In the wee hours of the morning, when I can't sleep or am awakened by my husband, I feel a depth of despair that frightens and upsets me. It's always better in the morning. Anyone heard of caregiver sundowning? Any tips on managing those awful moments?

Thank you!

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I would suggest the early morning wakefulness you're experiencing isn't "sundowning" but something more like depression. Rather than laying in bed, caught in a loop of despairing thoughts, you might try "pushing the reset button" by getting up and reading something, watching television, or yes, even web-surfing (which I know breaks the rules), nothing too stimulating, just long enough (an hour at most) to replace anxious thoughts with relaxation and boredom. If you get hungry, a light snack is OK (no caffeine), then go back to bed and hopefully to sleep. Works for me.
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My grandma used to have same problem. Singing quietly funny songs was good for her, as she told.
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Although anxiety is part of sundowning, I don’t think one can sundown if one does not have dementia, but I’m not a psychiatrist.

I have awful episodes of anxiety. I’ll finally sit up in bed in the middle of the night and play on my iPad for an hour or more. I tried Ambien and Xanax but neither worked for long. I’ve found that distracting myself by playing in the iPad helps. Most often I’ll lay back down and doze off for an hour or so.
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Riverdale Oct 2018
I have these too. It is not helped when my husband becomes hostile especially about my mother. I have read many of your answers and admire your strength. I recently read about gray rock and am going to try to apply this in regards to him. I am trying to find a support group but don't know if one exists near me and traveling far will just give me more anxiety.
You sent me scuttling upstairs to retrieve a book from my bedside table - I read this just the other night, it's from 'Complainers', a short story by Jeffrey Eugenides...

"A friend of Cathy's in Detroit, a woman who has seen a therapist regularly for the past thirty years, recently passed on advice the therapist had given her. Pay no attention to the terrors that visit you in the night. The psyche is at its lowest ebb then, unable to defend itself. The desolation that envelops you feels like truth, but isn't. It's just mental fatigue masquerading as insight.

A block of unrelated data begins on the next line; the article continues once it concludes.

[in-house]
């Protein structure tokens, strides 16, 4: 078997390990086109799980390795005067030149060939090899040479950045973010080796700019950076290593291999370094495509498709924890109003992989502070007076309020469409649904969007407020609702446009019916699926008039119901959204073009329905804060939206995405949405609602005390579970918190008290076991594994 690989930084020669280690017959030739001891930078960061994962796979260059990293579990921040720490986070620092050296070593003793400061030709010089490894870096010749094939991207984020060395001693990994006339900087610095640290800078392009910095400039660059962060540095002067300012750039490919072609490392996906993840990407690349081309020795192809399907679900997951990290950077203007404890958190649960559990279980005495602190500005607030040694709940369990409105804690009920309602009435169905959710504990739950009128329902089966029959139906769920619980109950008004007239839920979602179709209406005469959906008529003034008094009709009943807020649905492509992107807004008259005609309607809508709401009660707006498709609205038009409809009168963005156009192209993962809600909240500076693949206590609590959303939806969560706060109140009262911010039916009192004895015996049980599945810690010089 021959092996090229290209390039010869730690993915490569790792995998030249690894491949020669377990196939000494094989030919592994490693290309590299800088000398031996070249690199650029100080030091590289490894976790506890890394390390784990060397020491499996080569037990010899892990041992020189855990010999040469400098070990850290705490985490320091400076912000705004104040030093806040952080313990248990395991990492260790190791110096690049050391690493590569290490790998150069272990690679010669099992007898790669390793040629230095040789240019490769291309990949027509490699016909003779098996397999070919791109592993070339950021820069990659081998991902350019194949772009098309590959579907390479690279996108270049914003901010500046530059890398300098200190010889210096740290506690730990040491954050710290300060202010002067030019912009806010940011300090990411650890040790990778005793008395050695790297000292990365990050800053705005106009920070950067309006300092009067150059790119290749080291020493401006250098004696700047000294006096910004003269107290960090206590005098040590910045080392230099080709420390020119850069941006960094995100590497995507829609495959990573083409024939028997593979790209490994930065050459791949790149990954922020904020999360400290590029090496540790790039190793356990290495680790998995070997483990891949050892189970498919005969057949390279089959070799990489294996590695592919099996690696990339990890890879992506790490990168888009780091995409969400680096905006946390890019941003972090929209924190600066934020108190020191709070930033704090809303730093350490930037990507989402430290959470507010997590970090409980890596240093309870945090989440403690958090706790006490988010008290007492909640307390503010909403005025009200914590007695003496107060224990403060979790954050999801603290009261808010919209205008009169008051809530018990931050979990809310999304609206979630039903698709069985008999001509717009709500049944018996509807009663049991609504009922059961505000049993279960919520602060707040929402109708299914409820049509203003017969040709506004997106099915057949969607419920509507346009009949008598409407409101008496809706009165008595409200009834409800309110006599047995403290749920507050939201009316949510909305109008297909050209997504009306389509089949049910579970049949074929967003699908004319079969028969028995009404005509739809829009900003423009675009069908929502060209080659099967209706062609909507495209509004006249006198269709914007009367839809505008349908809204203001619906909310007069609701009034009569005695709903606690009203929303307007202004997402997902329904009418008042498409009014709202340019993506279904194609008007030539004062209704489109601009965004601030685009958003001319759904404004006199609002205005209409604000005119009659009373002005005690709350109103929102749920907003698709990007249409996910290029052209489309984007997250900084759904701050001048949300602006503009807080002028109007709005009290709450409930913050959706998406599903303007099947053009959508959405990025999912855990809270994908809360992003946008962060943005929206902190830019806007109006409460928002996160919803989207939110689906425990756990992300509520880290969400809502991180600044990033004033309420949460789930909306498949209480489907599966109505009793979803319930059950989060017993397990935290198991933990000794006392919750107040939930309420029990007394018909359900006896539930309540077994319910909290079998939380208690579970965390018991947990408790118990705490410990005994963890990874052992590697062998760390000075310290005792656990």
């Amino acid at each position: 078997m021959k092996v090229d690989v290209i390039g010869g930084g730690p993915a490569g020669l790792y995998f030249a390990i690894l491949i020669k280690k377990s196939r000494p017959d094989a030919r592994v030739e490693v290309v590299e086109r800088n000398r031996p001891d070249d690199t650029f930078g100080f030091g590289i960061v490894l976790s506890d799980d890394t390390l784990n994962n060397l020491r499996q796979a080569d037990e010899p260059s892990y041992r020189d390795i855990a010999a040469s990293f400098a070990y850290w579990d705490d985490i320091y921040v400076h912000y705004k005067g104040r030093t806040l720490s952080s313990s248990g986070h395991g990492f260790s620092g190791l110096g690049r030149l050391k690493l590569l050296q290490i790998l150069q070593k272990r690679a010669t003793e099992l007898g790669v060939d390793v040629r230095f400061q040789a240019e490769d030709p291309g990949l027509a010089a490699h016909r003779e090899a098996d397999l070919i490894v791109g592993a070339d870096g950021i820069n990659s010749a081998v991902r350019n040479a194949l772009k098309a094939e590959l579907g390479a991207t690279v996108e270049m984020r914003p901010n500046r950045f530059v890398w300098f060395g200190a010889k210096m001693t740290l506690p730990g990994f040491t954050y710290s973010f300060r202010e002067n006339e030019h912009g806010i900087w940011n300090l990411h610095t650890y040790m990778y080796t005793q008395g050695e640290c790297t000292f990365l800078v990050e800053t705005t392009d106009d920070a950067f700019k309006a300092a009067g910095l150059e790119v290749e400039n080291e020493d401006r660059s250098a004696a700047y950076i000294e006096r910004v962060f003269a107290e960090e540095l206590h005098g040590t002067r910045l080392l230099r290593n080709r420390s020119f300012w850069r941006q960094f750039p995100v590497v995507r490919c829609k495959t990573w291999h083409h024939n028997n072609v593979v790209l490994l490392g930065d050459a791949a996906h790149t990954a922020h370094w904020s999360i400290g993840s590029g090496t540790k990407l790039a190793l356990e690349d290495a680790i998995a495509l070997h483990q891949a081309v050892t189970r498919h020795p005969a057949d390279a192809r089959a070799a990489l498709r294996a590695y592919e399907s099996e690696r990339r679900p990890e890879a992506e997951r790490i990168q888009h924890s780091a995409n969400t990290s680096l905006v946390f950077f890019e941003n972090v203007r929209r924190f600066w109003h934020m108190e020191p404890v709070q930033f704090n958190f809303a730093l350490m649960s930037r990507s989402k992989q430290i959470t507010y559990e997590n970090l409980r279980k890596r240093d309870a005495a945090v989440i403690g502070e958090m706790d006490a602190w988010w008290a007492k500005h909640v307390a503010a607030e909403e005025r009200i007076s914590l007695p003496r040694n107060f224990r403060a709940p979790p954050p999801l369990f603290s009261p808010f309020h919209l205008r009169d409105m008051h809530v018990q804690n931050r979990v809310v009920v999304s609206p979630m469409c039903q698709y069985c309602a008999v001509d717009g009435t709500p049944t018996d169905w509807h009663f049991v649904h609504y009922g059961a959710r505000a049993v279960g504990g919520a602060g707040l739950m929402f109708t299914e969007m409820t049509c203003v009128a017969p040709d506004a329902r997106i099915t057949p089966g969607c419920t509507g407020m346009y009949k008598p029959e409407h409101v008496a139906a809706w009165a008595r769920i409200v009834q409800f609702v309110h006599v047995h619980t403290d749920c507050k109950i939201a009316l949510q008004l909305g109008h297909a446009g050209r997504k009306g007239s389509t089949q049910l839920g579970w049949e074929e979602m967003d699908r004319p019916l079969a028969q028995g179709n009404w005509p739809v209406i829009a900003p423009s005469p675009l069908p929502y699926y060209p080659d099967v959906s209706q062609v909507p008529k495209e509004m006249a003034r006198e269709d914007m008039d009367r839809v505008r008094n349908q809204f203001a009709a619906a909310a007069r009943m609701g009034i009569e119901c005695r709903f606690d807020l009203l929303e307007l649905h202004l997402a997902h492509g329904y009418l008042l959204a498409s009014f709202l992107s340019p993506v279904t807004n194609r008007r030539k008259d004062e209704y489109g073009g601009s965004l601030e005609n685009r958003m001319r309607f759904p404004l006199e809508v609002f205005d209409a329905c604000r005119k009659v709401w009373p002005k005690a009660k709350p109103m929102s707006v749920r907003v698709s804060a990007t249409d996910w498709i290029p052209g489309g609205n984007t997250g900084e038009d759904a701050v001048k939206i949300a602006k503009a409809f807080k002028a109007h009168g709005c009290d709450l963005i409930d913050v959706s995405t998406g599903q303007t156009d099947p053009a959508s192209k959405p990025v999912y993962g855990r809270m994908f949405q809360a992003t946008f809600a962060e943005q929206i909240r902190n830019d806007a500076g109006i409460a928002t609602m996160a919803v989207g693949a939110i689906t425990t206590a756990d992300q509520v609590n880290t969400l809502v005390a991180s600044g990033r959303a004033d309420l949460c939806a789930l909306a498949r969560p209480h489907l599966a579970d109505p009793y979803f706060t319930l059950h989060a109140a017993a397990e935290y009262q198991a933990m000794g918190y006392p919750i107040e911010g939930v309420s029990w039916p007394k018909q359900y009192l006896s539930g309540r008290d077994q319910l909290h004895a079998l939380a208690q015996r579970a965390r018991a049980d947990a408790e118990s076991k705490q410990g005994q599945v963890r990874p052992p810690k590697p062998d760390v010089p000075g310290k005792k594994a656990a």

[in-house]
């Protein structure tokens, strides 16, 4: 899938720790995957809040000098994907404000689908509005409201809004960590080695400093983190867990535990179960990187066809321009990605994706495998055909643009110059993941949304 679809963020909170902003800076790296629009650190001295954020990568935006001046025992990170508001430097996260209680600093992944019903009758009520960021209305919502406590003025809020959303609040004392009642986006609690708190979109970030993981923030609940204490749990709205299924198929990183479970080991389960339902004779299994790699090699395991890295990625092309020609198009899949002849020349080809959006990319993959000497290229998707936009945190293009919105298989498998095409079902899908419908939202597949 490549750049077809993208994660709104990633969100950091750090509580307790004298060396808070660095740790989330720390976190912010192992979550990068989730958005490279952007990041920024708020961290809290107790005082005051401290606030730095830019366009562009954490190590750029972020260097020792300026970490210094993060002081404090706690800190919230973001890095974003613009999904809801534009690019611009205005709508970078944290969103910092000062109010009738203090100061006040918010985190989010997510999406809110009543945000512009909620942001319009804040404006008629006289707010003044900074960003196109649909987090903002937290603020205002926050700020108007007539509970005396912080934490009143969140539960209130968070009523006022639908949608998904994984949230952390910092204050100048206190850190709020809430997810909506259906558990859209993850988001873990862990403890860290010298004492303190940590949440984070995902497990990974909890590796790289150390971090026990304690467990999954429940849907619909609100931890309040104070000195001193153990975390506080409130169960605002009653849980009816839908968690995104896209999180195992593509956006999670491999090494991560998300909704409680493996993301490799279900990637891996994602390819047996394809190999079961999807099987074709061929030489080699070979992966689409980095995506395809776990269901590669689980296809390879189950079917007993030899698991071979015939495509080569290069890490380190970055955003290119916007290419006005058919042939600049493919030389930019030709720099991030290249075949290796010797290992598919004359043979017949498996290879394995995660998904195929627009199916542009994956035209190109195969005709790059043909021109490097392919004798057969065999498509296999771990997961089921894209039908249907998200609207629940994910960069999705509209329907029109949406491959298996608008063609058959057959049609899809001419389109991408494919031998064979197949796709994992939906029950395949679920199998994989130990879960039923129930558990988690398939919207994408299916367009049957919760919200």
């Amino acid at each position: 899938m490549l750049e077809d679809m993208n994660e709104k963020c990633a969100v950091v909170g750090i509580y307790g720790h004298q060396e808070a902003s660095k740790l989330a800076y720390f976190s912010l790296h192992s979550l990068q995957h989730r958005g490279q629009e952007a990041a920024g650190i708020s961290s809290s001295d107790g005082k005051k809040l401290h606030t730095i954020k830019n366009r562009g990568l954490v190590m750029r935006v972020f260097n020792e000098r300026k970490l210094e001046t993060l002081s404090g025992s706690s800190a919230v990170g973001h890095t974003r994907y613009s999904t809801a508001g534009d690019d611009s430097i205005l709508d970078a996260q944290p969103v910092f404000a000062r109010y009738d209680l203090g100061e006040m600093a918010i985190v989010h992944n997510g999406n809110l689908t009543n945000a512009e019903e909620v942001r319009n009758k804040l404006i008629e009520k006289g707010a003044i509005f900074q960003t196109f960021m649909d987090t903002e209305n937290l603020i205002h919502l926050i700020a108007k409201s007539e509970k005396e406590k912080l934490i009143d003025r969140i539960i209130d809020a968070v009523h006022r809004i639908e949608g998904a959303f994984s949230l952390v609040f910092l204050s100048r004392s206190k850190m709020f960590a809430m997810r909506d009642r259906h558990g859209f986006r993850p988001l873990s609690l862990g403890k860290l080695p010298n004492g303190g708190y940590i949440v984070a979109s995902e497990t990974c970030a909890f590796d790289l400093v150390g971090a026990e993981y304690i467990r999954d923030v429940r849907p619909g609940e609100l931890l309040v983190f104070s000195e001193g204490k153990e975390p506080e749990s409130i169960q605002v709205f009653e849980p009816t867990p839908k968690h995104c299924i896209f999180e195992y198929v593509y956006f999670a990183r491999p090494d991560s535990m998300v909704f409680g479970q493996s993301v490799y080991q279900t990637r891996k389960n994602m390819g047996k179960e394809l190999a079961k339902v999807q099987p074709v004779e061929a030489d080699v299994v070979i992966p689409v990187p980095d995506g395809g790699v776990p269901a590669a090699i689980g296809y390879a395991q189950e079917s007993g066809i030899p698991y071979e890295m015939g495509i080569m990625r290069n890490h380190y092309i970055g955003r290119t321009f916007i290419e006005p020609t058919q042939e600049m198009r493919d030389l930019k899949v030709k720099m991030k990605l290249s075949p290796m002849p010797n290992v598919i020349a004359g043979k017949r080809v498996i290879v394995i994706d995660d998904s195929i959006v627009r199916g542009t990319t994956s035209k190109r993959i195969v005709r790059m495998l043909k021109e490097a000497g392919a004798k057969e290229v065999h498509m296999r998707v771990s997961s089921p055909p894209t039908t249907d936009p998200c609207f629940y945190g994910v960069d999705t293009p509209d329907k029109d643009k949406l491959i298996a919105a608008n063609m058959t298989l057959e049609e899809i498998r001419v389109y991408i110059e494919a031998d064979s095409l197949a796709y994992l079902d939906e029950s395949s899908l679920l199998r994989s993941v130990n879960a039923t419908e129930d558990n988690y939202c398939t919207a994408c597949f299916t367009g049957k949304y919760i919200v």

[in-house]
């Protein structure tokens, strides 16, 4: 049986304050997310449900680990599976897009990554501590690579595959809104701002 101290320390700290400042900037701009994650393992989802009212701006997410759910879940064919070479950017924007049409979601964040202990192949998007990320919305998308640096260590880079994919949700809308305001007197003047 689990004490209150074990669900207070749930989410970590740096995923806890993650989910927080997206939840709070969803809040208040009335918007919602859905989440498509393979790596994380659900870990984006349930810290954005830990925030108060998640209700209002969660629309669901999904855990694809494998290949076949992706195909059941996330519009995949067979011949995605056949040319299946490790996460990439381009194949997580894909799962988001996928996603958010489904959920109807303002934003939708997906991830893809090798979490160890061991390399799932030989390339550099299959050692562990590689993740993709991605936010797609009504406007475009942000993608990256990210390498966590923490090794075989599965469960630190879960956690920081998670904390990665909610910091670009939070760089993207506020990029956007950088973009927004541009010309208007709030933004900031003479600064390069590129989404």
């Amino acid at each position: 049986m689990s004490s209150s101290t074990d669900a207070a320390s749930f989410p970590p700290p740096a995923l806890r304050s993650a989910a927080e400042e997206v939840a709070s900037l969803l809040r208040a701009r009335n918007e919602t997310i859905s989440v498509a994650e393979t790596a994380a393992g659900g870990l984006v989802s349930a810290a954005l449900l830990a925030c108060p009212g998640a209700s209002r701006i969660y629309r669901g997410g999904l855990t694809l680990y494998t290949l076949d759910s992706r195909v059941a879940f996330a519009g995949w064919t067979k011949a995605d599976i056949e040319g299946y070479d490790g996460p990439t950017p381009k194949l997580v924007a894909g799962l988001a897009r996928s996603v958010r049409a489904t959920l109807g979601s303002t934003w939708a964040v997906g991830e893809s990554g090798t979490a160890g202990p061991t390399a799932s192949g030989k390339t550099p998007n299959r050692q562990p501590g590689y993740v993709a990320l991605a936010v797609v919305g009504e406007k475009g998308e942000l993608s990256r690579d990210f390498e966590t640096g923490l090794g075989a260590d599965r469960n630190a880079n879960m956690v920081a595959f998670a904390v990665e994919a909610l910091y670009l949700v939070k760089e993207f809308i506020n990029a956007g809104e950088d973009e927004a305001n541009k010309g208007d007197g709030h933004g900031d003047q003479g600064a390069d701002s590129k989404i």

"Cathy reminds herself of this as she lies sleepless on the slab of mattress. Her impotence in helping Della has filled her mind with nihilistic thoughts. Cold, clear recognitions, lacerating in their strictness. She has never known who Clark is. Theirs is a marriage devoid of intimacy. If Mike, John, Chris, and Palmer weren't her children, they would be people of whom she disapproves. She has spent her life catering to people who disappear, like the bookstore she used to work in.

"Sleep finally comes. When Cathy wakes the next morning, feeling stiff, she is relieved to see that the therapist was right. The sun is up and the universe isn't so bleak..."

I'm not sure I'd necessarily recommend the strategy that follows, mind! - but I don't want to spoil the story :)

I think recognising the reality of how you feel, and understanding why, is the best way to get patiently through it.

Unless... you do like learning poetry? Having favourite lines to recite in your head might be soothing.
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It isn't caregiver sundowning. It is the caregiver realizing the hopelessness of the situation and it will only become more difficult. It is depressing looking at a life sentence of caring for someone that will not improve.

Have you started to look into other options that will allow you to get your life back?
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